Third Race: Wide open turf mile and a sixteenth would have made a terrific superfecta event despite it being a relatively small field of nine, the winning favorite, Baronial, paying $10.60. There was no super wagering due to the presence of an entry. That’s against the rules. Note to State Racing and Wagering Board: In trifecta wagering involving a stable coupling when both stalemates finish in the top three, the winning trifecta is paid on the first four finishers, as if the second part of the entry were non-existent. So, would it be OK, then, if the super were paid on the first five finishers, should both halves finish within the top four? Once they know the rules, horseplayers can live with anything. Trust me on this. Baronial, meanwhile, loved his new blinkers. Johnny V,. rode him perfectly and the Shugster is now off the duck. Debuting Intercoastal ran super; did everything right but win. Will not be a maiden for long.

Fourth Race: Note to the State Racing and Wagering Board, Part II: In this race, there were two entries. In both instances, mates were scratched leaving eight betting interests and no entries. But there was no superfecta wagering because the entry rule precluded the association from carding it as a superfecta event. So please consider amending the rule. Thank you... Prado rode and rated Acai perfectly off a strong two-turn pace, getting home just before surging favorite, Unbridled’s Heart.

Note to the State Racing and Wagering Board, Take III: I noticed that Eibar Coa and Alan Garcia both received seven day suspensions for “careless riding” in yesterday’s Lake George in which winning My Princess Jess and fourth finisher Receipt easily could have been disqualified, certainly the latter, in our view. I think it’s a good idea to give the stewards some latitude in assessing punishment when justified. But even if the riders both received days, how is justice served when the appeal process delays justice. Taking seven days at Christmas and losing seven days at Saratoga are horses of different colors. Riders might think twice if they knew they could lose a week's worth of business at America's most prestigious track.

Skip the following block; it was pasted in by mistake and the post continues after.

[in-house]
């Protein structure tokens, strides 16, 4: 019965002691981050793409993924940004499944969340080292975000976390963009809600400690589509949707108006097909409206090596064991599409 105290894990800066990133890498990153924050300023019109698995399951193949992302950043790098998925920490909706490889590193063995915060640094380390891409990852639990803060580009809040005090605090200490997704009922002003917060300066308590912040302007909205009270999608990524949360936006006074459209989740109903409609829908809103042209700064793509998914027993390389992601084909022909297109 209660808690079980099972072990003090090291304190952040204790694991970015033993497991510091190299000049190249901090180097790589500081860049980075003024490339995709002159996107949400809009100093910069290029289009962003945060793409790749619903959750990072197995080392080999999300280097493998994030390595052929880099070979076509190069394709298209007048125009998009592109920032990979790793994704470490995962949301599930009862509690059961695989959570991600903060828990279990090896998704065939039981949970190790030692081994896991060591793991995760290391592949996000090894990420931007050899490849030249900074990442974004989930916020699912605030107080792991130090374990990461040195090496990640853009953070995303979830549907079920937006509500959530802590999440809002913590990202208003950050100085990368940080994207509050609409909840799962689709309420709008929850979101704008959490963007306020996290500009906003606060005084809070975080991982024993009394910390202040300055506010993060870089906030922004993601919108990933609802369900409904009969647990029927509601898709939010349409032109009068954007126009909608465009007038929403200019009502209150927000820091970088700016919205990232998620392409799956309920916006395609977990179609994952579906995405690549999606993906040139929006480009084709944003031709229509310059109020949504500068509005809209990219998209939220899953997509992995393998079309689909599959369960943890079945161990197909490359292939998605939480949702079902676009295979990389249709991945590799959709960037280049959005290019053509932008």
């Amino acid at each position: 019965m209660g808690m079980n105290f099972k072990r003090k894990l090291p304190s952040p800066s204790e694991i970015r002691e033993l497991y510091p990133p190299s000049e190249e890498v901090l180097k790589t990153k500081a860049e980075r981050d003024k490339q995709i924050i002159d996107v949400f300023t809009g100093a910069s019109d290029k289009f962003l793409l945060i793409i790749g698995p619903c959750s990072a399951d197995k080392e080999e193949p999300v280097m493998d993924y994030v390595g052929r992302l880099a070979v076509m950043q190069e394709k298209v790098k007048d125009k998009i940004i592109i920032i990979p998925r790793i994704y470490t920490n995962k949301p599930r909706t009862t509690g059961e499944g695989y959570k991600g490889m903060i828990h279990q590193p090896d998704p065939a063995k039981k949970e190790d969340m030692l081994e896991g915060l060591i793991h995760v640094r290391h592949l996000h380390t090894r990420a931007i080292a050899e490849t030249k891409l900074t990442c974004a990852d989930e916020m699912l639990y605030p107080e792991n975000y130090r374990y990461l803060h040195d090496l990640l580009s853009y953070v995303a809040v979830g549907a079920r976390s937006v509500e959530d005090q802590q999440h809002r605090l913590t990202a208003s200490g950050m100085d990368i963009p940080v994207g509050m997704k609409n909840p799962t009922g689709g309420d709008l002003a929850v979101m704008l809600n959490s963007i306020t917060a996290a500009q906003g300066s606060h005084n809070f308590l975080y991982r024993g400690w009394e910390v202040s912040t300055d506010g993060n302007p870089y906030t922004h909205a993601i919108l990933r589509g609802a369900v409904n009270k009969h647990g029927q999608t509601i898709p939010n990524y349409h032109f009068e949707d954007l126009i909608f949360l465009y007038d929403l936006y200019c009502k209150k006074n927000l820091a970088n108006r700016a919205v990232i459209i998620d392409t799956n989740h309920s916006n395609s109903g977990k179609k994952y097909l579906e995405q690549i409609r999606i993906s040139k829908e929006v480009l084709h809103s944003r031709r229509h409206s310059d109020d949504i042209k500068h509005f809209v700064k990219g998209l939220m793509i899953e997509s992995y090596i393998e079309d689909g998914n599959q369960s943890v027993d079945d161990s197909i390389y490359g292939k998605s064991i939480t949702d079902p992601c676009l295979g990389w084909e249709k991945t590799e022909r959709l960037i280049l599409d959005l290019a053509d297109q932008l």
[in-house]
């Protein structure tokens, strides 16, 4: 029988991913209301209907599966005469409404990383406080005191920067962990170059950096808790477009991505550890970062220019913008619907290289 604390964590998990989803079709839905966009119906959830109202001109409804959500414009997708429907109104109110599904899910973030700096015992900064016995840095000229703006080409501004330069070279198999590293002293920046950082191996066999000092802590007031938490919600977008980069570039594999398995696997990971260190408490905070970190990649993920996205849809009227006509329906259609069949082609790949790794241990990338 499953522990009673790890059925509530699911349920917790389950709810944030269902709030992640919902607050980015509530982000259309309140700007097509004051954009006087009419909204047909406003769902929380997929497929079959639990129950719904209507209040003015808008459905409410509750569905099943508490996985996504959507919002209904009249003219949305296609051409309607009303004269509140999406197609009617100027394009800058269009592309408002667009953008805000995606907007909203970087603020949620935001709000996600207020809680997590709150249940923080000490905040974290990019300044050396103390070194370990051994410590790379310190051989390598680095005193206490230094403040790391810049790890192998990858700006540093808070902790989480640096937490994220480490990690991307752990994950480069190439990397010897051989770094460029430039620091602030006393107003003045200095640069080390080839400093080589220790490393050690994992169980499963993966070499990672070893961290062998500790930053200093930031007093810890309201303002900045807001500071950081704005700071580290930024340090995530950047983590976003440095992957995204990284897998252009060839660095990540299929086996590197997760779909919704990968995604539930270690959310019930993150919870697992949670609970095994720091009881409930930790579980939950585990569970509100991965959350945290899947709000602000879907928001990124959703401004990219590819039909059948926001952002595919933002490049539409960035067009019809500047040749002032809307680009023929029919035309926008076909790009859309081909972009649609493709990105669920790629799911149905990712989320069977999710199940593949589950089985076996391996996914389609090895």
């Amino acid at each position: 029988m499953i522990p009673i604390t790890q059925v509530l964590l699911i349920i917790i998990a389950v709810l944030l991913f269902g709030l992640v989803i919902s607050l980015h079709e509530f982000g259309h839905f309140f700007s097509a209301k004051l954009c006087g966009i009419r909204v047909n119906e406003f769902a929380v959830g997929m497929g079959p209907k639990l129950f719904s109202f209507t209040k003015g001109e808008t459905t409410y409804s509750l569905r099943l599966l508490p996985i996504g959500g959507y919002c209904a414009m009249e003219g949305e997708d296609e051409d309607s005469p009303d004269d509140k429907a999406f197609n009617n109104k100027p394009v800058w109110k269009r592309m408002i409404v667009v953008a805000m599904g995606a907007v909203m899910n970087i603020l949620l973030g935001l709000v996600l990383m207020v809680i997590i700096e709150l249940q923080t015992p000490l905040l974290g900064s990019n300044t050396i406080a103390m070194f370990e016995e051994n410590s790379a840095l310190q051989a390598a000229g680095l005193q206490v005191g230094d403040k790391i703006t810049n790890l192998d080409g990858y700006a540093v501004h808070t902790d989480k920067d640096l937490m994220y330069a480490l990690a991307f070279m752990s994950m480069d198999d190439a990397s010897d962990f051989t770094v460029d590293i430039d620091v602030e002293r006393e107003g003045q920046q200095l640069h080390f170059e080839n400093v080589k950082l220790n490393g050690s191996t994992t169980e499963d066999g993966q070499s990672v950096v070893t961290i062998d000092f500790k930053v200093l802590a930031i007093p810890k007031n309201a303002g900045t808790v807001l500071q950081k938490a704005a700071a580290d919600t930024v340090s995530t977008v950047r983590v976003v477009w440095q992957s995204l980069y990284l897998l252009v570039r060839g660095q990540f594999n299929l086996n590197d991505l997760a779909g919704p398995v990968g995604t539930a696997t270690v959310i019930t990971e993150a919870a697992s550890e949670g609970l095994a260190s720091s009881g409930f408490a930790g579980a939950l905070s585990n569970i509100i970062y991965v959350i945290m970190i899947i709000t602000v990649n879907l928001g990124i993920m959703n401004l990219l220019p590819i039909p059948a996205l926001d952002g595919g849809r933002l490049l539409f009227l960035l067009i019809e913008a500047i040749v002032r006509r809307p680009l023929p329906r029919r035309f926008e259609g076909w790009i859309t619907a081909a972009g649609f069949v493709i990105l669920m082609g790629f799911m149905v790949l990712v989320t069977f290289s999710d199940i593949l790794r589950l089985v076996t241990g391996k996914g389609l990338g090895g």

Fifth Race: Garrett Gomez timed Stepaside’s late run perfectly, drawing away late from Woodrunner, who made a strong mid-race move but tired from the effort. Gomez in from California for Challenge Day; Tom Voss up from Maryland for some state-bred loot… Piazza Di Spagna finished like a rocket from the middle of the course and just missed the place. The inner turf continues to favor late rally types.

Sixth Race: Did you see the fire? Cornelio Velasquez did. Going seven-eighths in splits of :22.28, and :44.98, Tiz It led until the three-sixteenths pole where overlay Joppa Flat’s (34-1) ran by and drew off dramatically, galloping out 12 to 15 lengths in front of the field after striking the finish in 1:21.71. Underlay White Tie stalked the pace and tried without excuse.

Eleventh Race: Ya Think, sitting behind dueling leaders, tipped wide at headstretch and loomed a winner, until Lyke a Hurricane, beneath Prado, lived up to his name, trainer David Duggan’s first win at the meet.

Written by John Pricci

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Saturday, July 26, 2008

A Couple of Bad Calls Won’t Help Matters

Saratoga Springs, NY, July 24, 2008--Until the VLTs are finally on line and start making a difference, the fortunes of the association, horsemen and municipal and state governments will live with the austerity program now in place. What can you expect when funds are low everywhere?